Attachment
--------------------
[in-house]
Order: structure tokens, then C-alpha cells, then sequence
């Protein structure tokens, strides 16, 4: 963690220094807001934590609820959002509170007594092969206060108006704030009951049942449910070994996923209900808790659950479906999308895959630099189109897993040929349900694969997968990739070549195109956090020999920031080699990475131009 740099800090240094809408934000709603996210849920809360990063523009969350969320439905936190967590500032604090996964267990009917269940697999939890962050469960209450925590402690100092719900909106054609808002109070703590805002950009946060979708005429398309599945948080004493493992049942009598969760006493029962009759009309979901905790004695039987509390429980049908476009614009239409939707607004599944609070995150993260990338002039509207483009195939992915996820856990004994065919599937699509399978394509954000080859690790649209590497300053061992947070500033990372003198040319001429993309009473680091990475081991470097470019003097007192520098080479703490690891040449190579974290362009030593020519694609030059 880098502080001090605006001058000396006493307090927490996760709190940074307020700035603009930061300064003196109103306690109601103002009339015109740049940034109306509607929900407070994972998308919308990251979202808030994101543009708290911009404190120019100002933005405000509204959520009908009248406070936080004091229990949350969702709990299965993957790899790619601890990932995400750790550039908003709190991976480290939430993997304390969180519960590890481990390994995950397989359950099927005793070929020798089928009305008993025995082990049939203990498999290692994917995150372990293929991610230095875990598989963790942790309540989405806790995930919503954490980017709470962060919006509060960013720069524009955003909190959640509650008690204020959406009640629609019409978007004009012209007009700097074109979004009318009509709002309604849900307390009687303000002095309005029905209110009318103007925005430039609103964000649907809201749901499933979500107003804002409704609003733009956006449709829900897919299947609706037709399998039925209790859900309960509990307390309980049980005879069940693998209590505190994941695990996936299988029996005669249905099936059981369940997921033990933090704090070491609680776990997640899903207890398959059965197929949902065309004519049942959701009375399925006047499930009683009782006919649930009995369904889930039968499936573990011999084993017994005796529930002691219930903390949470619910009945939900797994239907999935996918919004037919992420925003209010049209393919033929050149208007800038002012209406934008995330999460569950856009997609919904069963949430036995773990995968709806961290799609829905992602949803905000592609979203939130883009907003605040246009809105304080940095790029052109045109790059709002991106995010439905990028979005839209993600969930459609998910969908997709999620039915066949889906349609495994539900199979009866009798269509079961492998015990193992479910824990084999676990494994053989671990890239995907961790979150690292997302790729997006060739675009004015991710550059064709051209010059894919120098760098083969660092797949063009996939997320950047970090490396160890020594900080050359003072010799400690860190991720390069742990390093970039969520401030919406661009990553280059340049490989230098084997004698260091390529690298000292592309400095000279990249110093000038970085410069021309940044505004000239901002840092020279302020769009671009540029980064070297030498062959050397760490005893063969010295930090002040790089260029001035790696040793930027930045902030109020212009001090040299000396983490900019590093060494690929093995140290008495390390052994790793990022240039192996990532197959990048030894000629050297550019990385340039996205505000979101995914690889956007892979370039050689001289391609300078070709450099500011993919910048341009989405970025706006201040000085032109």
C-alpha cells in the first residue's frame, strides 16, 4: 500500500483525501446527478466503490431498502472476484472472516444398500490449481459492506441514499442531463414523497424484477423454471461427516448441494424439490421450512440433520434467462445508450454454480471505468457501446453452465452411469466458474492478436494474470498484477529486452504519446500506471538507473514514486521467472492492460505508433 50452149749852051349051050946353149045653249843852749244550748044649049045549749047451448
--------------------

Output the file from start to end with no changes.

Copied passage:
[in-house]
Order: structure tokens, then C-alpha cells, then sequence
């Protein structure tokens, strides 16, 4: 963690220094807001934590609820959002509170007594092969206060108006704030009951049942449910070994996923209900808790659950479906999308895959630099189109897993040929349900694969997968990739070549195109956090020999920031080699990475131009 740099800090240094809408934000709603996210849920809360990063523009969350969320439905936190967590500032604090996964267990009917269940697999939890962050469960209450925590402690100092719900909106054609808002109070703590805002950009946060979708005429398309599945948080004493493992049942009598969760006493029962009759009309979901905790004695039987509390429980049908476009614009239409939707607004599944609070995150993260990338002039509207483009195939992915996820856990004994065919599937699509399978394509954000080859690790649209590497300053061992947070500033990372003198040319001429993309009473680091990475081991470097470019003097007192520098080479703490690891040449190579974290362009030593020519694609030059 880098502080001090605006001058000396006493307090927490996760709190940074307020700035603009930061300064003196109103306690109601103002009339015109740049940034109306509607929900407070994972998308919308990251979202808030994101543009708290911009404190120019100002933005405000509204959520009908009248406070936080004091229990949350969702709990299965993957790899790619601890990932995400750790550039908003709190991976480290939430993997304390969180519960590890481990390994995950397989359950099927005793070929020798089928009305008993025995082990049939203990498999290692994917995150372990293929991610230095875990598989963790942790309540989405806790995930919503954490980017709470962060919006509060960013720069524009955003909190959640509650008690204020959406009640629609019409978007004009012209007009700097074109979004009318009509709002309604849900307390009687303000002095309005029905209110009318103007925005430039609103964000649907809201749901499933979500107003804002409704609003733009956006449709829900897919299947609706037709399998039925209790859900309960509990307390309980049980005879069940693998209590505190994941695990996936299988029996005669249905099936059981369940997921033990933090704090070491609680776990997640899903207890398959059965197929949902065309004519049942959701009375399925006047499930009683009782006919649930009995369904889930039968499936573990011999084993017994005796529930002691219930903390949470619910009945939900797994239907999935996918919004037919992420925003209010049209393919033929050149208007800038002012209406934008995330999460569950856009997609919904069963949430036995773990995968709806961290799609829905992602949803905000592609979203939130883009907003605040246009809105304080940095790029052109045109790059709002991106995010439905990028979005839209993600969930459609998910969908997709999620039915066949889906349609495994539900199979009866009798269509079961492998015990193992479910824990084999676990494994053989671990890239995907961790979150690292997302790729997006060739675009004015991710550059064709051209010059894919120098760098083969660092797949063009996939997320950047970090490396160890020594900080050359003072010799400690860190991720390069742990390093970039969520401030919406661009990553280059340049490989230098084997004698260091390529690298000292592309400095000279990249110093000038970085410069021309940044505004000239901002840092020279302020769009671009540029980064070297030498062959050397760490005893063969010295930090002040790089260029001035790696040793930027930045902030109020212009001090040299000396983490900019590093060494690929093995140290008495390390052994790793990022240039192996990532197959990048030894000629050297550019990385340039996205505000979101995914690889956007892979370039050689001289391609300078070709450099500011993919910048341009989405970025706006201040000085032109």
C-alpha cells in the first residue's frame, strides 16, 4: 500500500483525501446527478466503490431498502472476484472472516444398500490449481459492506441514499442531463414523497424484477423454471461427516448441494424439490421450512440433520434467462445508450454454480471505468457501446453452465452411469466458474492478436494474470498484477529486452504519446500506471538507473514514486521467472492492460505508433 50452149749852051349051050946353149045653249843852749244550748044649049045549749047451448